Medical College of Wisconsin
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Three potential neurovascular pathways driving the benefits of mindfulness meditation for older adults. Front Aging Neurosci 2023;15:1207012

Date

07/17/2023

Pubmed ID

37455940

Pubmed Central ID

PMC10340530

DOI

10.3389/fnagi.2023.1207012

Scopus ID

2-s2.0-85165066734 (requires institutional sign-in at Scopus site)

Abstract

Mindfulness meditation has been shown to be beneficial for a range of different health conditions, impacts brain function and structure relatively quickly, and has shown promise with aging samples. Functional magnetic resonance imaging metrics provide insight into neurovascular health which plays a key role in both normal and pathological aging processes. Experimental mindfulness meditation studies that included functional magnetic resonance metrics as an outcome measure may point to potential neurovascular mechanisms of action relevant for aging adults that have not yet been previously examined. We first review the resting-state magnetic resonance studies conducted in exclusively older adult age samples. Findings from older adult-only samples are then used to frame the findings of task magnetic resonance imaging studies conducted in both clinical and healthy adult samples. Based on the resting-state studies in older adults and the task magnetic resonance studies in adult samples, we propose three potential mechanisms by which mindfulness meditation may offer a neurovascular therapeutic benefit for older adults: (1) a direct neurovascular mechanism via increased resting-state cerebral blood flow; (2) an indirect anti-neuroinflammatory mechanism via increased functional connectivity within the default mode network, and (3) a top-down control mechanism that likely reflects both a direct and an indirect neurovascular pathway.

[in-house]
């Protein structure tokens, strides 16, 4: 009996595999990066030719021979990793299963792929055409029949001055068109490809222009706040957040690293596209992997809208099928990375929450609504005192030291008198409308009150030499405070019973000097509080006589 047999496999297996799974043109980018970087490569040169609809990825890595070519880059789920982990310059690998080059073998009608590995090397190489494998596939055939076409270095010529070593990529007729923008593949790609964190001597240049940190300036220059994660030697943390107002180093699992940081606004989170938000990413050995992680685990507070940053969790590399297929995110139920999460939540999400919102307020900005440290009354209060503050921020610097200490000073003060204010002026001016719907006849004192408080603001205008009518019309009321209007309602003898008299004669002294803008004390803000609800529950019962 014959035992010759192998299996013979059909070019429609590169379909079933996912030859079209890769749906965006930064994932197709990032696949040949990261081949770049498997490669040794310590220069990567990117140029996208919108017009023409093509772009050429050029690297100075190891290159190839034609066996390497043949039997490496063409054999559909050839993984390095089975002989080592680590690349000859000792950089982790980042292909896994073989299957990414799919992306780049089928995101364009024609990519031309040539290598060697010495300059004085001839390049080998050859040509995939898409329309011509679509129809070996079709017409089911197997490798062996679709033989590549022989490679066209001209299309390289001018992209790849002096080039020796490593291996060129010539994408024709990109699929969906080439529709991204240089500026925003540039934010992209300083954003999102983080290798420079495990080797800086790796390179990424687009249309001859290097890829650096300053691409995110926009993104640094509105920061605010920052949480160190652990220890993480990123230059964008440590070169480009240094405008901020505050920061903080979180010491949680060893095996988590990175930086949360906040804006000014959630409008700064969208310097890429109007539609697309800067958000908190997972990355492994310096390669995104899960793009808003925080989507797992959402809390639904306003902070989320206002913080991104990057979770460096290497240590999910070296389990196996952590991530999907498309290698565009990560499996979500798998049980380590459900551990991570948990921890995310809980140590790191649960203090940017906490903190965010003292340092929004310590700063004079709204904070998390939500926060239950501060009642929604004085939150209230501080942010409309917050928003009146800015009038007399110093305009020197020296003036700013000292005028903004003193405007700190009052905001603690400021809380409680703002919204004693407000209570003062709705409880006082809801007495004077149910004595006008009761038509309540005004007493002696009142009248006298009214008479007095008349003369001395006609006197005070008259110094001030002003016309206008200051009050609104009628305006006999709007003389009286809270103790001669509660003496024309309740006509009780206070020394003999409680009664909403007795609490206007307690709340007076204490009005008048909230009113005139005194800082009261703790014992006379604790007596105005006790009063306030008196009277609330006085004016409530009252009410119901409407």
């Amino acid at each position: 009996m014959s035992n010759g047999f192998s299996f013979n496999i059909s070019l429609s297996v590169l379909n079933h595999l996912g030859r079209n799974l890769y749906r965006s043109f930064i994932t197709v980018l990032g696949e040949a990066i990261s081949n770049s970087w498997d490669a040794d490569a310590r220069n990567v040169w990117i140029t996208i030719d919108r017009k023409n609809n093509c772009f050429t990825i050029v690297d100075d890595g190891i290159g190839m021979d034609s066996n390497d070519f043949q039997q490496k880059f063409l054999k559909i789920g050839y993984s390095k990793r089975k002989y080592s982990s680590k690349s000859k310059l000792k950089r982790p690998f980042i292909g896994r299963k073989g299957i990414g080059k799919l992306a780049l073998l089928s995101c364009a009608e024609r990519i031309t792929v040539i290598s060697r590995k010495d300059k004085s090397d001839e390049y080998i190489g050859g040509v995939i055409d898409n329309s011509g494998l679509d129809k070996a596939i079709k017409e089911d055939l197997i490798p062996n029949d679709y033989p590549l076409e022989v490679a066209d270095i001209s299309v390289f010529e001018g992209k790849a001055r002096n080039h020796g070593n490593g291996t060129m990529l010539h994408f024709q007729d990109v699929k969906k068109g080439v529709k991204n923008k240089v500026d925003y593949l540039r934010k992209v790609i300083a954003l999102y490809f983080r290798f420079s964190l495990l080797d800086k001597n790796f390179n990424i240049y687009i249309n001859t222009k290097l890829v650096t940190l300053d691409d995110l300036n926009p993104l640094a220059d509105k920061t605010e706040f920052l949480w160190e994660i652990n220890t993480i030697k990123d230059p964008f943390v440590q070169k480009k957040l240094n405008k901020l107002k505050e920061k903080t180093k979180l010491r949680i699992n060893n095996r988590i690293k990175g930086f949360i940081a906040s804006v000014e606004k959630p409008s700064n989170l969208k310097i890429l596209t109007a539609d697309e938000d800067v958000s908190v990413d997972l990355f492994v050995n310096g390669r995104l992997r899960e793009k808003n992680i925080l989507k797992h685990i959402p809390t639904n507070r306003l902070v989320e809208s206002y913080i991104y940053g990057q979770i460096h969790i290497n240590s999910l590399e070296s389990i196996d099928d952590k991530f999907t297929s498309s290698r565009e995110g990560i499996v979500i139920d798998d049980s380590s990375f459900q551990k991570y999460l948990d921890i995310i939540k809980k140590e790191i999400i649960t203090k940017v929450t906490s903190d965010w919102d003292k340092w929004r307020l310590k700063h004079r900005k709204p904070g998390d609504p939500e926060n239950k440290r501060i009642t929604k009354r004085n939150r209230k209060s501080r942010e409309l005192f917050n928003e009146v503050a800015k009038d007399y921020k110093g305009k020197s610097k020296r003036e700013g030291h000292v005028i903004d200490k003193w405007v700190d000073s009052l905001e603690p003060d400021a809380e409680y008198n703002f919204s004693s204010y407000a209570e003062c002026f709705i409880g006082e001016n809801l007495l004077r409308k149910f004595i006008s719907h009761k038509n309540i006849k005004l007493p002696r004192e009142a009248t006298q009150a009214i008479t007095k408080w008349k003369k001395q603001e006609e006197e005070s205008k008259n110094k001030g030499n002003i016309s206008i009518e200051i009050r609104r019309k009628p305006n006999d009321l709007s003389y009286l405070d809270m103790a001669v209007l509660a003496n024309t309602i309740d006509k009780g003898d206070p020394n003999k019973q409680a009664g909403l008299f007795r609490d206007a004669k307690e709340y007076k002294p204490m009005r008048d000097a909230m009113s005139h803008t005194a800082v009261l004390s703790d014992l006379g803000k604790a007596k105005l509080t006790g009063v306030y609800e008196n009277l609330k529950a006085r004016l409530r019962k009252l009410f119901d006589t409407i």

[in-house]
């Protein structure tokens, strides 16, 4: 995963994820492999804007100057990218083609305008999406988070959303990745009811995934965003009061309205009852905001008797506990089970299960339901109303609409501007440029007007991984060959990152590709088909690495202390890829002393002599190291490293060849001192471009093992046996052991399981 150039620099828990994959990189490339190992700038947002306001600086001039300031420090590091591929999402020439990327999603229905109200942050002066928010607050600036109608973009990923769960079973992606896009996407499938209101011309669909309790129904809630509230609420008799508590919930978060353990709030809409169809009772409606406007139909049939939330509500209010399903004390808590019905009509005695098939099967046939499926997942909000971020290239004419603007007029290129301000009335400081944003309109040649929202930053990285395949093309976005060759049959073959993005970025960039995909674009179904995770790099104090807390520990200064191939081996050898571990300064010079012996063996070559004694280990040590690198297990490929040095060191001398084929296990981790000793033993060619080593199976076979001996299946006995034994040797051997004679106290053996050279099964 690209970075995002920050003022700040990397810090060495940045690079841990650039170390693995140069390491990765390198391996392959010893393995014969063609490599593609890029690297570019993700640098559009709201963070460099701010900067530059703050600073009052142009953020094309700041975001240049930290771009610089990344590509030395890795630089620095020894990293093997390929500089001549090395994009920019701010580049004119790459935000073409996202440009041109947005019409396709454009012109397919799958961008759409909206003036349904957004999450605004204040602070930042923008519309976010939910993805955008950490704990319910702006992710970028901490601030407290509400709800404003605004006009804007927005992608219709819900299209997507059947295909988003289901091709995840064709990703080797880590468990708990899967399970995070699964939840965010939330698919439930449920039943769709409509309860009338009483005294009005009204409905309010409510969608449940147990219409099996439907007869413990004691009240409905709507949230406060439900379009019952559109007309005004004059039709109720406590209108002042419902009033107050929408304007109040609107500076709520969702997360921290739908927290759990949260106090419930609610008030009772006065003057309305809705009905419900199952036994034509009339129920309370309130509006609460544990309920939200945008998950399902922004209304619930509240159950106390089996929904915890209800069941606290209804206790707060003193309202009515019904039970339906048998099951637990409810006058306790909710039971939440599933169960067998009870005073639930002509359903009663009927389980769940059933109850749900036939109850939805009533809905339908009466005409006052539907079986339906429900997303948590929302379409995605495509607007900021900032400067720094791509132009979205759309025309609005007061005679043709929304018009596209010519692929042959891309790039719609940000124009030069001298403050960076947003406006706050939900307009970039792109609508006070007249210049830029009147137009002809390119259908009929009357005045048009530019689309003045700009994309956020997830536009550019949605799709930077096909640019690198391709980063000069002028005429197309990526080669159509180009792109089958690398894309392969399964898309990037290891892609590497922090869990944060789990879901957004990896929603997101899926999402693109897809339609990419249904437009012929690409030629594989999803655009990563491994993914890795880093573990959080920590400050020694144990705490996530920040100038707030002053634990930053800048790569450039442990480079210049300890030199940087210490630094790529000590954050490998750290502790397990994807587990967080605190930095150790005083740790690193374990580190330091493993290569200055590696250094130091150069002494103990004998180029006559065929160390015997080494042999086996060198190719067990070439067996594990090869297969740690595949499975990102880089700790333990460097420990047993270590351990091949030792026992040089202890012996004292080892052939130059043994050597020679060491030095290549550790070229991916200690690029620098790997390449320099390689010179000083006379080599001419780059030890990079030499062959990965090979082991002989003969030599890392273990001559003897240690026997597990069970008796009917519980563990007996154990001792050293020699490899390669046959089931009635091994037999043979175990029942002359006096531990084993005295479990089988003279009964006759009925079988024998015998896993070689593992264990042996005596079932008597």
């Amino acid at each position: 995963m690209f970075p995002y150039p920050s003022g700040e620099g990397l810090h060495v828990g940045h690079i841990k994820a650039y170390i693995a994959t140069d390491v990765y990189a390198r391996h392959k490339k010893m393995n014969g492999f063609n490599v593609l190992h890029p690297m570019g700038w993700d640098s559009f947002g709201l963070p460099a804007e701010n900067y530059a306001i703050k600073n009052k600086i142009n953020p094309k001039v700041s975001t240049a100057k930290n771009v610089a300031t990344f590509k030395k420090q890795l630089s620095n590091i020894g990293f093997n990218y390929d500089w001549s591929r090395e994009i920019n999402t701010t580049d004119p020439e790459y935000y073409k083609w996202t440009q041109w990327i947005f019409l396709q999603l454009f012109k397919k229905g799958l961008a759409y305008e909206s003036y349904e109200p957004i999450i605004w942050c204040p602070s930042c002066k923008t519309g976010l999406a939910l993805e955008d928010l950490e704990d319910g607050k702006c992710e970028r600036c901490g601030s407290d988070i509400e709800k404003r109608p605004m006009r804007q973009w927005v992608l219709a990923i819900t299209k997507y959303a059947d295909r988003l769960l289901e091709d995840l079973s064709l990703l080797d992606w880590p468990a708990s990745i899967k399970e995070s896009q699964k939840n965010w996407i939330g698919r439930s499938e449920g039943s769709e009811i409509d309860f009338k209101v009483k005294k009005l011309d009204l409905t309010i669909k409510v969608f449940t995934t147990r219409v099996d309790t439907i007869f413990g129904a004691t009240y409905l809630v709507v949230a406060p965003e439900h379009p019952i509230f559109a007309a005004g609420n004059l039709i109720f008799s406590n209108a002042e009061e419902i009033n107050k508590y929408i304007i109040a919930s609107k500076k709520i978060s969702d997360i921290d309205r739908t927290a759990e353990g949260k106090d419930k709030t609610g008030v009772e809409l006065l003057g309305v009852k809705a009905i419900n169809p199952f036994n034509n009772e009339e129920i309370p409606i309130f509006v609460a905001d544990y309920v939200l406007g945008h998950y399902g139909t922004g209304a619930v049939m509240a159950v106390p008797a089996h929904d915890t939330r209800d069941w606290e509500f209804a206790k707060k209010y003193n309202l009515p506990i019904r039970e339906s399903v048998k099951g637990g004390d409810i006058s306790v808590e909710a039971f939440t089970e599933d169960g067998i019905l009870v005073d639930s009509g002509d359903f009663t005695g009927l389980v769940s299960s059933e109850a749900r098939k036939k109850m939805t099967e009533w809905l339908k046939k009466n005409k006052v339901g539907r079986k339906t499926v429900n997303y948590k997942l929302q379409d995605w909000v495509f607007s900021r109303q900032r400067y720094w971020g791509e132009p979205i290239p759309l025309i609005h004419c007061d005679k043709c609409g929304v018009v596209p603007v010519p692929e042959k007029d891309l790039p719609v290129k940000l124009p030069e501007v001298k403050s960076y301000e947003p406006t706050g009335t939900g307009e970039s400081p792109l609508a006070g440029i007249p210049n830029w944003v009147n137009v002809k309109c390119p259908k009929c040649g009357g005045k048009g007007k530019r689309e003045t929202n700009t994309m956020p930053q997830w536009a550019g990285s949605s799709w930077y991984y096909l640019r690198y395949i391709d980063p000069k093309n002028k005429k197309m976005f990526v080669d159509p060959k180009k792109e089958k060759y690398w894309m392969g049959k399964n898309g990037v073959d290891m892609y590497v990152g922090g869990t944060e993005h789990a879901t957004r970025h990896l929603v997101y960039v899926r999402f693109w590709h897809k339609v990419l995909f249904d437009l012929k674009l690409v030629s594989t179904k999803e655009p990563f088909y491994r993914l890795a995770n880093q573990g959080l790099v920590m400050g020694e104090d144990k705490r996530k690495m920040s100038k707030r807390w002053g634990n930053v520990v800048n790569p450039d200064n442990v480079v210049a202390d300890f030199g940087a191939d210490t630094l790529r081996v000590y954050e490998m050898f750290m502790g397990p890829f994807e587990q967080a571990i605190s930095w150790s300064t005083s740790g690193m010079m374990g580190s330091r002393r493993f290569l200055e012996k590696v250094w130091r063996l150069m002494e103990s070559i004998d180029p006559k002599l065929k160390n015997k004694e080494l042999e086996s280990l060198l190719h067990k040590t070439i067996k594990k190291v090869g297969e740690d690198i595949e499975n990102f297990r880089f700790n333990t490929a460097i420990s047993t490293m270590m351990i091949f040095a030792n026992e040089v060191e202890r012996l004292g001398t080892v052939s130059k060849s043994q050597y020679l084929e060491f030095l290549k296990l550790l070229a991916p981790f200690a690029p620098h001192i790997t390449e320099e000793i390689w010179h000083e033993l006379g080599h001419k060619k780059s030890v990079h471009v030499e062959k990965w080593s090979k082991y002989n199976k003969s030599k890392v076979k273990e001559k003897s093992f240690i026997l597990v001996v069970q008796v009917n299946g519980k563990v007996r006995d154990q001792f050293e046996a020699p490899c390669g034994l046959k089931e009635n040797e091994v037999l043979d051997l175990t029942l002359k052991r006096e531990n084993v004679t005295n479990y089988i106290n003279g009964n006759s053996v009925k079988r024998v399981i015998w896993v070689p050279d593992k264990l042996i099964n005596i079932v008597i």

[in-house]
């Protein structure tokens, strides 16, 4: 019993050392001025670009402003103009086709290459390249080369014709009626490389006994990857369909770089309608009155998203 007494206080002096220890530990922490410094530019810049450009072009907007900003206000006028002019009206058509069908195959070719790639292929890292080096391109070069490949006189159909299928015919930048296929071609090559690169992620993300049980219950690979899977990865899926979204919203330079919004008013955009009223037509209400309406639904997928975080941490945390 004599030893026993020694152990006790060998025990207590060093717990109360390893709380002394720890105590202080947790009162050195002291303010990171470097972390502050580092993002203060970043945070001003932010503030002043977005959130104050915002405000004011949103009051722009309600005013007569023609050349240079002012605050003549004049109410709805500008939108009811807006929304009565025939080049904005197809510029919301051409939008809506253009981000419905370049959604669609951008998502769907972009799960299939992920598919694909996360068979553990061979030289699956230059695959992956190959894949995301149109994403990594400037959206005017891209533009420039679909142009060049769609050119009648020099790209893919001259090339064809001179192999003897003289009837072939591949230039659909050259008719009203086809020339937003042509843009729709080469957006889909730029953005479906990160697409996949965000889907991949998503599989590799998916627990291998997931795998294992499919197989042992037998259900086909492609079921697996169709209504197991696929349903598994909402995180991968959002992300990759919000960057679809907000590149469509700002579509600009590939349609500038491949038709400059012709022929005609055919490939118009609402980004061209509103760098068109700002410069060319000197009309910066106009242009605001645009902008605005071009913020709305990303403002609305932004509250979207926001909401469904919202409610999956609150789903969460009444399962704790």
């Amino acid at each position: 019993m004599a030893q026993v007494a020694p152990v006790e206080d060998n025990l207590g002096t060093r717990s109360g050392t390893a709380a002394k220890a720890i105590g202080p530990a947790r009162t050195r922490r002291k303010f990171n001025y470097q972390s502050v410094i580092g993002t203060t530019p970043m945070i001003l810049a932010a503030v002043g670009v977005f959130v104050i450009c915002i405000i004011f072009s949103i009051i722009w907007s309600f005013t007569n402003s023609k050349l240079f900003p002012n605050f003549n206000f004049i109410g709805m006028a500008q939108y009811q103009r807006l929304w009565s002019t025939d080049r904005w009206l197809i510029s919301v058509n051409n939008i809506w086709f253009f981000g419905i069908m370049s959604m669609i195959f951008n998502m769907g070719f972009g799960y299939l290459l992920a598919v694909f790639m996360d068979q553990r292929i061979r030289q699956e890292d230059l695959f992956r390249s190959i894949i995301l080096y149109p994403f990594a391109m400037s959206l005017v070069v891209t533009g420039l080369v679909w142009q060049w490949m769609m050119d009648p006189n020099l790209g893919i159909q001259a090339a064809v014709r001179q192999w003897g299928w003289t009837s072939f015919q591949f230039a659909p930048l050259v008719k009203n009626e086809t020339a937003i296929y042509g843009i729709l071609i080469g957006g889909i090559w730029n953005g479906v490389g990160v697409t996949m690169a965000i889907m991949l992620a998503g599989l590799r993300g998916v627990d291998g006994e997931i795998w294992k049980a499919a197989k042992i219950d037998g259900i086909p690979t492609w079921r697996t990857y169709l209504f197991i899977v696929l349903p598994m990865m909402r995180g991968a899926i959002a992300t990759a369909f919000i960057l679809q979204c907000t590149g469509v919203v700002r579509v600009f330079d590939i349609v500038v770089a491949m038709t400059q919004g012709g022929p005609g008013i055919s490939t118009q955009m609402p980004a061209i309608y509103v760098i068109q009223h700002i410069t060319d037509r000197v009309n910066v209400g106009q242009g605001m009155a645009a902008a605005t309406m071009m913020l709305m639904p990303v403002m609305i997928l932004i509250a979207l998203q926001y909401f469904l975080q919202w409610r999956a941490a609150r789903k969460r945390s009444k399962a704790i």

Author List

Pommy J, Smart CM, Bryant AM, Wang Y

Author

Yang Wang MD Professor in the Radiology department at Medical College of Wisconsin